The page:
Ruth Bader Ginsburg has died. The Associate Justice of the Supreme Court, who had been serving on the nation’s highest court since appointed by former President Bill Clinton, was 87.
Ginsburg died on Friday, September 18, at her home in Washington, following complications from metastatic cancer of the pancreas, the Supreme Court announced in a statement.
“Our nation has lost a justice of historic stature,” Chief Justice John Roberts said via NPR. “We at the Supreme Court have lost a cherished colleague. Today we mourn but with confidence that future generations will remember Ruth Bader Ginsburg as we knew her, a tired and resolute champion of justice.”
News of Ginsburg’s death comes after she was hospitalized at the Johns Hopkins Hospital in Baltimore, Maryland, for a potential infection on July 14. “She was initially evaluated at Sibley Memorial Hospital in Washington, D.C. last night after experiencing fever and chills,” spokeswoman Kathleen Arberg said in a statement, per CNN.
“She underwent an endoscopic procedure at Johns Hopkins this afternoon to clean out a bile duct stent that was placed last August,” Arberg continued. “The Justice is resting comfortably and will stay in the hospital for a few days to receive intravenous antibiotic treatment.”
Ginsburg had faced multiple health issues in recent years, including acute cholecystitis, a benign gallbladder condition, for which she was treated in May. She was previously hospitalized after fracturing three ribs in a fall in November 2018 and while undergoing surgery to remove two cancerous nodules in her lung the next month. The beloved political figure also fought cancer four times, most recently in August 2019. Five months later, she revealed to CNN that she was officially cancer-free.
A Brooklyn native, Ginsburg studied at Cornell and graduated from Columbia Law School at the top of her class. She persevered through gender-based discrimination throughout her law career, eventually becoming Columbia Law School’s first female tenured professor. After arguing several gender discrimination cases before the Supreme Court, she became the court’s second female justice in 1993, following Sandra Day O’Connor.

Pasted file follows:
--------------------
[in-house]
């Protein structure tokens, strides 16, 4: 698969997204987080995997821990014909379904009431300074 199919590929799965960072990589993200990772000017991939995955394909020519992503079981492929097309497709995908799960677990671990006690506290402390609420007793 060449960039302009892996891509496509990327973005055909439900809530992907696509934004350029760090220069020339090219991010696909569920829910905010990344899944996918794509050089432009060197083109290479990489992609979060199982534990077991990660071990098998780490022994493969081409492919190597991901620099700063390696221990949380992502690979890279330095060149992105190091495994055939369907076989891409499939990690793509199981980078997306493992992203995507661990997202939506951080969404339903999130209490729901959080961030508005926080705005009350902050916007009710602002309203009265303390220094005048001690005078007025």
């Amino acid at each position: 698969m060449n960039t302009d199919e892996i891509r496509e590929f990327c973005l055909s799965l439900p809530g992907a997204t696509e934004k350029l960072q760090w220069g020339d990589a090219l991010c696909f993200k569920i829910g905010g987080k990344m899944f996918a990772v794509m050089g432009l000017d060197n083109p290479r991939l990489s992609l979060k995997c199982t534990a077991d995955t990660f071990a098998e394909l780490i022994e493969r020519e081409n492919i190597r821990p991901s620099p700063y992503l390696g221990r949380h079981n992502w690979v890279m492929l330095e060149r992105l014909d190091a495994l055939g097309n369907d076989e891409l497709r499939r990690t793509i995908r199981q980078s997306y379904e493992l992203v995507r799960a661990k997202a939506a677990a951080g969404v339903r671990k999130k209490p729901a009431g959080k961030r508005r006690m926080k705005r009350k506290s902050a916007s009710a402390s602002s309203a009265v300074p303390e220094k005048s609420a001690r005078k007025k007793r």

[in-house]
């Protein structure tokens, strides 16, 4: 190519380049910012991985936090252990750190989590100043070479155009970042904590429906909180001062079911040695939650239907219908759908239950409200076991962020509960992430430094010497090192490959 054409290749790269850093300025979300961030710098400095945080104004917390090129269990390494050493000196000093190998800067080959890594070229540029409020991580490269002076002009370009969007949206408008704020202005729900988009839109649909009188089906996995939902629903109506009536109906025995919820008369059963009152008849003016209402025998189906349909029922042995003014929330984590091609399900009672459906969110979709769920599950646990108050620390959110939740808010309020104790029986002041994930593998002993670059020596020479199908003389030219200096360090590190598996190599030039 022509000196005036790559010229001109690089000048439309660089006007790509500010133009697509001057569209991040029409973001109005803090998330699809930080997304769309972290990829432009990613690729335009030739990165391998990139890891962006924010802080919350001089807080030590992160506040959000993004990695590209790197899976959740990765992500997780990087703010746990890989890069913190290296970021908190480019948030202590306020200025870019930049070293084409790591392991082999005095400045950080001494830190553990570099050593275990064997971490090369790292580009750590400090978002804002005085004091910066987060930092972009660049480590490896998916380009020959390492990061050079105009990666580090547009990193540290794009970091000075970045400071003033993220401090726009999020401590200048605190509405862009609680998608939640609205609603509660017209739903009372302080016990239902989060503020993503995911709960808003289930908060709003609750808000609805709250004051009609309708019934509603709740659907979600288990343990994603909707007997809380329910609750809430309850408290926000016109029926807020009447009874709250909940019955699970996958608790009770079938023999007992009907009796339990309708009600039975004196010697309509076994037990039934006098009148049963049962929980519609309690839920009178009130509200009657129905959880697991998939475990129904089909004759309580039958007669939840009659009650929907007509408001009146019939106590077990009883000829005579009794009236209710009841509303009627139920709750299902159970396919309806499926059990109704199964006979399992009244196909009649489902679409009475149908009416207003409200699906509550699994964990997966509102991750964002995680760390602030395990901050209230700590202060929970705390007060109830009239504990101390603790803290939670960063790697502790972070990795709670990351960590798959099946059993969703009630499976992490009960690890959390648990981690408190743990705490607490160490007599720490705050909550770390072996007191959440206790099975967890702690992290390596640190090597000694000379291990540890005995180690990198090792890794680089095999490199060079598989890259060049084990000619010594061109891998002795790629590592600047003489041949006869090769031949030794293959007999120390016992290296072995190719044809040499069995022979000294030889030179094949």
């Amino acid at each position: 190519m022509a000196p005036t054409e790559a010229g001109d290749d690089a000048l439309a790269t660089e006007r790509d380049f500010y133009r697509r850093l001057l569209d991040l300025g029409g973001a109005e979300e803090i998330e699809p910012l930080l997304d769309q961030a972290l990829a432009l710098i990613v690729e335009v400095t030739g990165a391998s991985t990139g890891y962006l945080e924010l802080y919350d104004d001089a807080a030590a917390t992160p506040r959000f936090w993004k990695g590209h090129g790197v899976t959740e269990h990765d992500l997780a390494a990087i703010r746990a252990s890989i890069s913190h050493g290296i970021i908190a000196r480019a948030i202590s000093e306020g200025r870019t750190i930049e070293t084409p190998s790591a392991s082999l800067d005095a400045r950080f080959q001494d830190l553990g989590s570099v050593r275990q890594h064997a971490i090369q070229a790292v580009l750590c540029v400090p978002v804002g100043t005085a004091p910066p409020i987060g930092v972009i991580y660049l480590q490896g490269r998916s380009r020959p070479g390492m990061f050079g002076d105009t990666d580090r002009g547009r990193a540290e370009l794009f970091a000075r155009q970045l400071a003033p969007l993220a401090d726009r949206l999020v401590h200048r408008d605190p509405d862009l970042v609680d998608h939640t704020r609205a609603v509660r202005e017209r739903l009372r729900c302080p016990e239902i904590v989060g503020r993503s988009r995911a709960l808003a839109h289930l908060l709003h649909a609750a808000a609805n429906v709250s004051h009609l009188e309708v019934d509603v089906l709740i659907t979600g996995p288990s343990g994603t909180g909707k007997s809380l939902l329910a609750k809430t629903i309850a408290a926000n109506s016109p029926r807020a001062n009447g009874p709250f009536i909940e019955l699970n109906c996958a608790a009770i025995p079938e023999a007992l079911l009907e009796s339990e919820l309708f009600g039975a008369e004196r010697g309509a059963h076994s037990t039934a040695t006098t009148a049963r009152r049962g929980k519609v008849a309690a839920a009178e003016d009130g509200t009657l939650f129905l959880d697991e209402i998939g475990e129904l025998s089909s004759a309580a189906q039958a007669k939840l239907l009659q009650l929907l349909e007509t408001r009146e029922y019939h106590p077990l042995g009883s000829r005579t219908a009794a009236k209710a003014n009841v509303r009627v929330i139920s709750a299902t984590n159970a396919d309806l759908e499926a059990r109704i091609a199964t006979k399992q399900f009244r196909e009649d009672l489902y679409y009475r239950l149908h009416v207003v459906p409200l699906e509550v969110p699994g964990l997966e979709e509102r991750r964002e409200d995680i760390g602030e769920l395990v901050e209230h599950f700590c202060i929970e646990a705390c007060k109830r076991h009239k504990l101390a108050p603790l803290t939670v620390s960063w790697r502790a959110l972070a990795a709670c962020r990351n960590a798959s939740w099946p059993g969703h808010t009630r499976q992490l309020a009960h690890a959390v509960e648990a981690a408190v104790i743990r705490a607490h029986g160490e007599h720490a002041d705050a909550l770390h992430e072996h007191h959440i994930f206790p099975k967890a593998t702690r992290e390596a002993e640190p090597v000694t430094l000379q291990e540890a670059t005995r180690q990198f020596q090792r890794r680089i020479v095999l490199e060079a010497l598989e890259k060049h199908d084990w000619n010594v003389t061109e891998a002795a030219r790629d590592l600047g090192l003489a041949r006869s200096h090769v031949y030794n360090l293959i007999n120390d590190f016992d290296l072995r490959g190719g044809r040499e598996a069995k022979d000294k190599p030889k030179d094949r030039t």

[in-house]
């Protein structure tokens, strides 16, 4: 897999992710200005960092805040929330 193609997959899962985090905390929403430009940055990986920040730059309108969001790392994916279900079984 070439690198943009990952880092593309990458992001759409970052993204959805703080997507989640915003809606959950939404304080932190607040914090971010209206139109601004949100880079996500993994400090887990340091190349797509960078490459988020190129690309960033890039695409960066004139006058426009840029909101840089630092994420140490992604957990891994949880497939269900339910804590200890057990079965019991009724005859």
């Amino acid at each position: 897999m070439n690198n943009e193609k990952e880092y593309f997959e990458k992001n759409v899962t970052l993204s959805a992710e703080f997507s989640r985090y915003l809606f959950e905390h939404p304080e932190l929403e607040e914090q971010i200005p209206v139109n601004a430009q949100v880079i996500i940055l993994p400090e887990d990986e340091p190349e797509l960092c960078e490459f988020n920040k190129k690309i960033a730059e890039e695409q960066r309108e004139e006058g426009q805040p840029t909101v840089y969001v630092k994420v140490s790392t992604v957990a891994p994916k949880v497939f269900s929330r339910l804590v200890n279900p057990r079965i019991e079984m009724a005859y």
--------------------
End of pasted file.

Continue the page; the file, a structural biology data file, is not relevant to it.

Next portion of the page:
Her popularity skyrocketed in recent years, thanks to the “Notorious R.B.G.” meme, the 2018 documentary RBG and the 2018 biopic On the Basis of Sex, in which Oscar nominee Felicity Jones played the justice. In January 2019, the 36-year-old actress told Us Weekly exclusively that she was “insanely nervous” to meet the political icon.
“I felt like I wanted to curtsy,” Jones said. “Ruth was incredibly welcoming. We went to her office first and it felt like a very warm environment – covered in photographs of friends and family and all sorts of mementos that had been sent to her by her fans.”
Throughout her illustrious career, Ginsburg received a number of impressive accolades, including a place among TIME’s Most Influential People of 2015. At the time, her good friend the late Justice Antonin Scalia penned a tribute to his colleague.
“Having had the good fortune to serve beside her on both courts, I can attest that her opinions are always thoroughly considered, always carefully crafted and almost always correct (which is to say we sometimes disagree),” Scalia said of Ginsburg. “That much is apparent for all to see. What only her colleagues know is that her suggestions improve the opinions the rest of us write, and that she is a source of collegiality and good judgment in all our work.”
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Ginsburg was married to tax lawyer Martin D. Ginsburg, who died in 2010. She is survived by the couple’s two children, Jane and James, and her four grandchildren.
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